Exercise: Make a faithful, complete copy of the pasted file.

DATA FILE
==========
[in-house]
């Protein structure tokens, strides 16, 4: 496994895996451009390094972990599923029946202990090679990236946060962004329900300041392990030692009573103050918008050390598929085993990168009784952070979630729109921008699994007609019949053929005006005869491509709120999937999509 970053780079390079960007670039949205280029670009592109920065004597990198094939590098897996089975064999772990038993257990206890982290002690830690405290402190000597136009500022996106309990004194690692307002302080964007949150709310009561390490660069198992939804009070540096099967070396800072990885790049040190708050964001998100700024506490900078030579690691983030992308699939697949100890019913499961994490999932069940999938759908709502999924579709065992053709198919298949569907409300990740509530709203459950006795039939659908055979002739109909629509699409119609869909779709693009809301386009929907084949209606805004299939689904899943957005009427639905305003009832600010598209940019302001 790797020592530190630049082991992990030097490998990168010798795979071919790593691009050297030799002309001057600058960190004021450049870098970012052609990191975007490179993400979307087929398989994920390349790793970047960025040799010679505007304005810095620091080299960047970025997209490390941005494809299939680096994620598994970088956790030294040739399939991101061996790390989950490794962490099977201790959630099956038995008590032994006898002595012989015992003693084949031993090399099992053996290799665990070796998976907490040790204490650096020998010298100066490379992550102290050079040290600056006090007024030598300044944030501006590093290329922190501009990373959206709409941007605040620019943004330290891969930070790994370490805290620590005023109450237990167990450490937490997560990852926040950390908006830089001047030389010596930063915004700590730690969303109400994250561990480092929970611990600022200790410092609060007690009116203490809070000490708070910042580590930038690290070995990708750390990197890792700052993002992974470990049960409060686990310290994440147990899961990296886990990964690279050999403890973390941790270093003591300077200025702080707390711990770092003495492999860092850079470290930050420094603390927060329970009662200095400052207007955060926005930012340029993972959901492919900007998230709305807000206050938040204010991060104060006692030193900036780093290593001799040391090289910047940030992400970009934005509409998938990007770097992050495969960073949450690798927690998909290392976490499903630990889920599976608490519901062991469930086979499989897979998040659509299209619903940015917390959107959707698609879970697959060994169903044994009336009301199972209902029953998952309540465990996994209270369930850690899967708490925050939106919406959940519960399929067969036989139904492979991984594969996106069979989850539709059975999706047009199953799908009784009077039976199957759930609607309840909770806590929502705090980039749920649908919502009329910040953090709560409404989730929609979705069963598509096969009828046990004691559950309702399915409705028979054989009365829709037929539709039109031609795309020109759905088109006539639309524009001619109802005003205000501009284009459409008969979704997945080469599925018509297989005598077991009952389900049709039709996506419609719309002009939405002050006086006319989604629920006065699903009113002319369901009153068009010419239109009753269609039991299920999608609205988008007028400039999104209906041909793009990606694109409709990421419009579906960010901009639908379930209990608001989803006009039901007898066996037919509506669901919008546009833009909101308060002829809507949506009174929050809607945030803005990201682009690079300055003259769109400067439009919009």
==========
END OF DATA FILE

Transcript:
[in-house]
């Protein structure tokens, strides 16, 4: 496994895996451009390094972990599923029946202990090679990236946060962004329900300041392990030692009573103050918008050390598929085993990168009784952070979630729109921008699994007609019949053929005006005869491509709120999937999509 970053780079390079960007670039949205280029670009592109920065004597990198094939590098897996089975064999772990038993257990206890982290002690830690405290402190000597136009500022996106309990004194690692307002302080964007949150709310009561390490660069198992939804009070540096099967070396800072990885790049040190708050964001998100700024506490900078030579690691983030992308699939697949100890019913499961994490999932069940999938759908709502999924579709065992053709198919298949569907409300990740509530709203459950006795039939659908055979002739109909629509699409119609869909779709693009809301386009929907084949209606805004299939689904899943957005009427639905305003009832600010598209940019302001 790797020592530190630049082991992990030097490998990168010798795979071919790593691009050297030799002309001057600058960190004021450049870098970012052609990191975007490179993400979307087929398989994920390349790793970047960025040799010679505007304005810095620091080299960047970025997209490390941005494809299939680096994620598994970088956790030294040739399939991101061996790390989950490794962490099977201790959630099956038995008590032994006898002595012989015992003693084949031993090399099992053996290799665990070796998976907490040790204490650096020998010298100066490379992550102290050079040290600056006090007024030598300044944030501006590093290329922190501009990373959206709409941007605040620019943004330290891969930070790994370490805290620590005023109450237990167990450490937490997560990852926040950390908006830089001047030389010596930063915004700590730690969303109400994250561990480092929970611990600022200790410092609060007690009116203490809070000490708070910042580590930038690290070995990708750390990197890792700052993002992974470990049960409060686990310290994440147990899961990296886990990964690279050999403890973390941790270093003591300077200025702080707390711990770092003495492999860092850079470290930050420094603390927060329970009662200095400052207007955060926005930012340029993972959901492919900007998230709305807000206050938040204010991060104060006692030193900036780093290593001799040391090289910047940030992400970009934005509409998938990007770097992050495969960073949450690798927690998909290392976490499903630990889920599976608490519901062991469930086979499989897979998040659509299209619903940015917390959107959707698609879970697959060994169903044994009336009301199972209902029953998952309540465990996994209270369930850690899967708490925050939106919406959940519960399929067969036989139904492979991984594969996106069979989850539709059975999706047009199953799908009784009077039976199957759930609607309840909770806590929502705090980039749920649908919502009329910040953090709560409404989730929609979705069963598509096969009828046990004691559950309702399915409705028979054989009365829709037929539709039109031609795309020109759905088109006539639309524009001619109802005003205000501009284009459409008969979704997945080469599925018509297989005598077991009952389900049709039709996506419609719309002009939405002050006086006319989604629920006065699903009113002319369901009153068009010419239109009753269609039991299920999608609205988008007028400039999104209906041909793009990606694109409709990421419009579906960010901009639908379930209990608001989803006009039901007898066996037919509506669901919008546009833009909101308060002829809507949506009174929050809607945030803005990201682009690079300055003259769109400067439009919009």